Who you gonna' call? Myth-busters
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It turns out the longstanding belief that women talk more than men simply isn't true.
The journal Science recently published results of a thorough study revealing women use 16,215 words a day, only a statistically insignificant 546 more than men.
Yet for years, the misnomer that women talk more than men was accepted as undeniable truth. Most people probably just assumed it was a scientifically supported theorem.
After all, everyone wouldn't believe such a statement if it was just a myth, would they?
My wife already knew that the "women-talking-more-than-men" hypothesis didn't hold water, her proof being monthly cell-phone bills indicating my minutes used versus hers.
Still, it falls to us to - in the current spirit of myth-mashing - to undo a couple of other long-held legends:
Myth: More money automatically results in a better education for Kentucky students.
Those who believe this remind me of folks in ancient times who adamantly insisted that the earth is flat.
But give the ancients a break. They didn't have research available to help determine the validity of their beliefs.
We, on the other hand, have the Kentucky Department of Education.
According to the KDE, per-pupil revenues received by Kentucky schools - adjusted for inflation - are 69 percent higher (258 percent pre-inflation adjustment) today than in 1990. However, the Office of Educational Accountability reports the composite score on Kentucky's ACT college-entrance test improved only 3 percent across the state's public-school districts during these same 16 years.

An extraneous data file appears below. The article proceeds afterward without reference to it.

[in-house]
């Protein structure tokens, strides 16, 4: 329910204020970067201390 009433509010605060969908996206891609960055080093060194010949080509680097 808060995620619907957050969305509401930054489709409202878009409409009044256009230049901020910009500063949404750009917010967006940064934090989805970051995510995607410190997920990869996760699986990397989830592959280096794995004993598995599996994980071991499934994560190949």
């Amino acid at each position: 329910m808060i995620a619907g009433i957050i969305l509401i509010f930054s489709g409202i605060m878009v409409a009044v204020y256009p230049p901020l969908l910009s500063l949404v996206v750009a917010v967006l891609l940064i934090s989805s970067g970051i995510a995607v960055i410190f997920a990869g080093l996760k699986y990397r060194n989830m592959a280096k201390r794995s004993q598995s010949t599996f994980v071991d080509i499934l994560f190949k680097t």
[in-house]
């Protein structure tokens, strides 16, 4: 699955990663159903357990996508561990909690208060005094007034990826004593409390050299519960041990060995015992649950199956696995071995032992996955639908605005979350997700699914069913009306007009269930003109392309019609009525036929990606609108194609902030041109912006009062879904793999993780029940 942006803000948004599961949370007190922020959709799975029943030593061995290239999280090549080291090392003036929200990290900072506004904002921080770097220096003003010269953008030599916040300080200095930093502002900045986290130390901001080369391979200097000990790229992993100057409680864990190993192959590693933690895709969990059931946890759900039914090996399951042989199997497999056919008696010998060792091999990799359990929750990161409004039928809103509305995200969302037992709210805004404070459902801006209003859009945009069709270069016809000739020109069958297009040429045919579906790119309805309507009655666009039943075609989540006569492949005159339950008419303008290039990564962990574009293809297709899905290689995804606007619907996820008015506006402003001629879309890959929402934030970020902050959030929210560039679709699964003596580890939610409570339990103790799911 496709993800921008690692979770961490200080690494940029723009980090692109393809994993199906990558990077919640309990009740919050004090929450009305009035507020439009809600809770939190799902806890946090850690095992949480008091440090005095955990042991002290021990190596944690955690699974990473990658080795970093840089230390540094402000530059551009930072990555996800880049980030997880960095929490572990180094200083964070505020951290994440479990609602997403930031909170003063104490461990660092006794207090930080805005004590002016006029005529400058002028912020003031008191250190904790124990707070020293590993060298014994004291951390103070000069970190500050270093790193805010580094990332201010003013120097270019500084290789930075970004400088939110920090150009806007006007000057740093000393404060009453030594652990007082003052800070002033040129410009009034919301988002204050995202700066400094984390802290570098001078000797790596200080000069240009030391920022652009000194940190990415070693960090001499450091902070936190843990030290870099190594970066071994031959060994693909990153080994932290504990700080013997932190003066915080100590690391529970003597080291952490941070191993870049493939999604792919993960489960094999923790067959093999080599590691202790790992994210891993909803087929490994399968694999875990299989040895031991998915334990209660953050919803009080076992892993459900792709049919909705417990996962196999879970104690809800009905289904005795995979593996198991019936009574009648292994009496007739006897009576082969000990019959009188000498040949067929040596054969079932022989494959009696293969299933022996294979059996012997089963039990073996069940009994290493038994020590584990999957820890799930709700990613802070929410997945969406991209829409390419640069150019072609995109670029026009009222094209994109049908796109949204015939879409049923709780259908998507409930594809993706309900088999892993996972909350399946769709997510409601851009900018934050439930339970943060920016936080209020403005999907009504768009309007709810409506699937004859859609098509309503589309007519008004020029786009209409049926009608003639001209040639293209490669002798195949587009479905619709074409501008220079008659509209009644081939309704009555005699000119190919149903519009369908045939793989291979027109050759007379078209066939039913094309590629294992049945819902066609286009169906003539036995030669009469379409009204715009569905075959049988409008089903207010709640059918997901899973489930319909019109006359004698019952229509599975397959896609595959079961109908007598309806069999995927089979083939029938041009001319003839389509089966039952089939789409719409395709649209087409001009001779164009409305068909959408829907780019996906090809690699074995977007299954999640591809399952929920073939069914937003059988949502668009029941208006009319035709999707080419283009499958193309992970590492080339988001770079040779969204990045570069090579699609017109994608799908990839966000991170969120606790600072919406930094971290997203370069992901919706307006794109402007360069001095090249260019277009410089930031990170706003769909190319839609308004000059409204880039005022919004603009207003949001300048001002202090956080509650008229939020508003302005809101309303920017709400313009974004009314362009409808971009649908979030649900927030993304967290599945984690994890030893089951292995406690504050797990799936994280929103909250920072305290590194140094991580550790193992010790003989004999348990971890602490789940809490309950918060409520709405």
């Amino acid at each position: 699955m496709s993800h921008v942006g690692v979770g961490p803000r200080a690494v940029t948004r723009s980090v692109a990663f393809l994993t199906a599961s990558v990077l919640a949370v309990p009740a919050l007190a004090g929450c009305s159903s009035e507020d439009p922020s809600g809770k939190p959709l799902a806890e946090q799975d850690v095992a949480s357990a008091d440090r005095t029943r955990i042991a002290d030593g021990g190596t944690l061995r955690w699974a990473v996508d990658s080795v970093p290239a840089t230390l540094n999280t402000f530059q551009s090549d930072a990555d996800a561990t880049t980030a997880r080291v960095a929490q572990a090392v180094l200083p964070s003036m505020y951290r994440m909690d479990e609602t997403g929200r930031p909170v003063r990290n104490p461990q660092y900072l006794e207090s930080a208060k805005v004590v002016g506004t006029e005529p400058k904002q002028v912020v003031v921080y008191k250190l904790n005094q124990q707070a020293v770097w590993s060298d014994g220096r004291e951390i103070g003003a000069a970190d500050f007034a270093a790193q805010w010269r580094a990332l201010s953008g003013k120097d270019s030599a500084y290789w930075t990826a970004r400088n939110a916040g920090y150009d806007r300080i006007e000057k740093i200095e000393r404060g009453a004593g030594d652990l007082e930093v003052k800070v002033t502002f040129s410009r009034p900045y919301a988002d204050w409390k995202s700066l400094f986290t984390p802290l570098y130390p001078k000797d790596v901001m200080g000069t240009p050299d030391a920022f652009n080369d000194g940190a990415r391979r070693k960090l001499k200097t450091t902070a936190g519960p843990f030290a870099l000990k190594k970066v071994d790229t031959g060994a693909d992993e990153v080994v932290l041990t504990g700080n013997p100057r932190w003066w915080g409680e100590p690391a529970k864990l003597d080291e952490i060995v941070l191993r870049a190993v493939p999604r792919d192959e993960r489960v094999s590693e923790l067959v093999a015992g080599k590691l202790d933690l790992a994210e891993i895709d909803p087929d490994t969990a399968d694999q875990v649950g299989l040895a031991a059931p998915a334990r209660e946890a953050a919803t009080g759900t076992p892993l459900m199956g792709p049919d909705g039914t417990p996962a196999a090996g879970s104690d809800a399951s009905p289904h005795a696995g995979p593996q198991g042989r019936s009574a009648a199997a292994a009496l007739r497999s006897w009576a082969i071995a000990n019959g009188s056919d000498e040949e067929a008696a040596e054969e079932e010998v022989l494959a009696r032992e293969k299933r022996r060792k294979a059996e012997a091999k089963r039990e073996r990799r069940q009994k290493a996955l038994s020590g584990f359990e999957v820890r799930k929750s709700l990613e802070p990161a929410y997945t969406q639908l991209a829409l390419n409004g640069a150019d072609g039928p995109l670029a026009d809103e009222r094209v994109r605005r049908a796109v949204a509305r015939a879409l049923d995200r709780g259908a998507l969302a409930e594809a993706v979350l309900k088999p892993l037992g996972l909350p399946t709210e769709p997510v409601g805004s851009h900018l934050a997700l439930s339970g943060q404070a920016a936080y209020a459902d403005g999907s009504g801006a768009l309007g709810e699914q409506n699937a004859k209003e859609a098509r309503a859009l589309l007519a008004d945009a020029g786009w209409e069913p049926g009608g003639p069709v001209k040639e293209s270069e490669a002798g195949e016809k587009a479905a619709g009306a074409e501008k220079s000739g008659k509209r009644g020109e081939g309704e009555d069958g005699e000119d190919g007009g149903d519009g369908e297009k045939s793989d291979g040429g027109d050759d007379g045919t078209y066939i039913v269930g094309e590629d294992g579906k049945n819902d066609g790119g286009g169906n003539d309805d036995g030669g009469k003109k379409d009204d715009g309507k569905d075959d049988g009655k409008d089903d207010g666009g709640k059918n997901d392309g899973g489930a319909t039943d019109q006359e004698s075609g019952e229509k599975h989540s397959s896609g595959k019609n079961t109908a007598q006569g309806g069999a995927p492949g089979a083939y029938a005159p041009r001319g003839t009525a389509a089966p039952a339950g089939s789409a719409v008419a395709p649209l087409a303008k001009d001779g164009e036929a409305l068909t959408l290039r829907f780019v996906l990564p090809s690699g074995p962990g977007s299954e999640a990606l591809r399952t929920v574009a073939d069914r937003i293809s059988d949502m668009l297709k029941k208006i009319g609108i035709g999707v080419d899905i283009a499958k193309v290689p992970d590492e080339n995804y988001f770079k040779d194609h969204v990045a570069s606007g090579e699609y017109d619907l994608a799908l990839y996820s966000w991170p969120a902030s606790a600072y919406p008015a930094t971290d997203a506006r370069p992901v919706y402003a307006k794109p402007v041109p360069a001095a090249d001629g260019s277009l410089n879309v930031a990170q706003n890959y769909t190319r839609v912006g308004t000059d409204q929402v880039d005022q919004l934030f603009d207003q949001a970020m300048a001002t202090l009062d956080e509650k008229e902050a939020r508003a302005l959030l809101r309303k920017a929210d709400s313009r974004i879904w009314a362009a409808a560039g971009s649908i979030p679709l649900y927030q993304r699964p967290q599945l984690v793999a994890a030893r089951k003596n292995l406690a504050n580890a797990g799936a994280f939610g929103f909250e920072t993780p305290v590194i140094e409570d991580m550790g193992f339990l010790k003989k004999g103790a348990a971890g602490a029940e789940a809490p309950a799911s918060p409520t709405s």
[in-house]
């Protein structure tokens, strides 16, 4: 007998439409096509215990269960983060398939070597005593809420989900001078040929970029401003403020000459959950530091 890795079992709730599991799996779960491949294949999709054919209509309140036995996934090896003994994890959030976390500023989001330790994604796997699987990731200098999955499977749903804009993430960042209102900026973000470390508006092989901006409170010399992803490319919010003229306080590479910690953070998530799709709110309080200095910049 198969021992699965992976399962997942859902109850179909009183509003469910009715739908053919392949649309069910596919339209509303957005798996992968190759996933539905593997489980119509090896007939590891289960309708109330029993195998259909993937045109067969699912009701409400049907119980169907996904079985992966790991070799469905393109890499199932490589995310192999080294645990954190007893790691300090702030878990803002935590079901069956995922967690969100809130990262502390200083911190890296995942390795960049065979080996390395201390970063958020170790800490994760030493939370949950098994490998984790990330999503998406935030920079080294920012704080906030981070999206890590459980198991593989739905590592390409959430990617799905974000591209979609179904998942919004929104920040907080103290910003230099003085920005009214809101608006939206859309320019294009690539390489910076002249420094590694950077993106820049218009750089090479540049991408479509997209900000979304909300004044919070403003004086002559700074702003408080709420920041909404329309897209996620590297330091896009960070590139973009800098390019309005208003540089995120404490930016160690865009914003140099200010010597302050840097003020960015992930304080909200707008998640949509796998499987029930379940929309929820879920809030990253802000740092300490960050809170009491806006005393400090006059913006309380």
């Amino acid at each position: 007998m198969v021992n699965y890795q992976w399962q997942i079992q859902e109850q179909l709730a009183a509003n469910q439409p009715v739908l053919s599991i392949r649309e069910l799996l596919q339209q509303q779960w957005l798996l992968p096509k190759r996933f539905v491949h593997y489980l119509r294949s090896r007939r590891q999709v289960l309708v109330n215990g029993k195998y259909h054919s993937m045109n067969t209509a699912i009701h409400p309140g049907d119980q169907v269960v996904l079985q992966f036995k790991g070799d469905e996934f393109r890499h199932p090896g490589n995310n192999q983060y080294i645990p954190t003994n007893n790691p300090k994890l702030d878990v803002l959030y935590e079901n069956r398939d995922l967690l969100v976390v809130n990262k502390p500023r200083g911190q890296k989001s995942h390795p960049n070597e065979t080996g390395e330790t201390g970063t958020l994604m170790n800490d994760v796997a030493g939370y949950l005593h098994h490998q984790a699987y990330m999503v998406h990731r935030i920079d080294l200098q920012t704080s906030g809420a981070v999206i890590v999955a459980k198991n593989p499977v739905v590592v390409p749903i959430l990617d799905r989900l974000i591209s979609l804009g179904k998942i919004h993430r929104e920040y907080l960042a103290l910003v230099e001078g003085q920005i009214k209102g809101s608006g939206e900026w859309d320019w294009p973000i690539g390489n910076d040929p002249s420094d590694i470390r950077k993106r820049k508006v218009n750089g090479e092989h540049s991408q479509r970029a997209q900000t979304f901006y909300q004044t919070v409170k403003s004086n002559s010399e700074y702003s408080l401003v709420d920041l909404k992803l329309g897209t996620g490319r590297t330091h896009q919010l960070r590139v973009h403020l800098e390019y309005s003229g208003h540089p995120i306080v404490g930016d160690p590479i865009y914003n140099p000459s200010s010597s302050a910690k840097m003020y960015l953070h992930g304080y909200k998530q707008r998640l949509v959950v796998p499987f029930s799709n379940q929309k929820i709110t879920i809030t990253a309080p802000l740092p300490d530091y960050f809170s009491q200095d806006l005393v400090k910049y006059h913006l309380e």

Got that? Sixty-nine percent more real revenue, but only a 3-percent improvement on the ACT.
I resent it when politicians try to win elections - and educrats scheme to squeeze more money from the legislature - by claiming Kentucky taxpayers are cheapskates when it comes to supporting education. We're told the state doesn't spend enough on education, yet 49 percent of our entire state budget is spent on the K-12 system.
How much is enough?
If more money automatically means a better education for students, how is it that schools spending piles of hard-earned tax dollars are turning in some of the worst academic performances, and vice versa?
Jefferson County's Portland Elementary School scored well below the state average on its overall CATS Index Score in 2004 - yet spent a whopping $10,340 per pupil, nearly twice the state average of $5,298.
On the other hand, Carlisle County Elementary - with an even greater percentage of students from low-income homes than Portland - spent $3,080 per pupil in 2004 while producing an above-average CATS score.
Myth: Offering school-choice scholarships for Kentucky's 109,000 special-needs students won't work. Private schools are not equipped - or amenable - to dealing with these children.
Those who promote this fable are saying to parents: "You're stuck. Even if a school-choice law is passed, you won't really have alternatives."
It's promoting surrender based on myths.
Read "Enable the Disabled," a rigorous Bluegrass Institute analysis of the fiscal impact of creating such a school-choice law. It contains contact information for 408 private schools in Kentucky. On this list are Louisville's Summit Academy and Langsford Learning Center. Both have stellar reputations for providing an outstanding education and important services for learning-disabled children.
However, Royce Whitman of the anti-choice Jefferson County teachers union spouted on KET's "Kentucky Tonight" show that these schools "are not capable of taking care of these students."
But the telling point here is that Whitman and her cohort, Frances Steenbergen, generalissimo of the state teachers union, oppose even the part of the bill that would require granting parental requests for a transfer to another public school.
"I believe we are effectively dealing with special-needs students," Steenbergen said.
Yes, and at one time, lots of people - really smart ones - believed the earth was flat. But that didn't make it so, did it?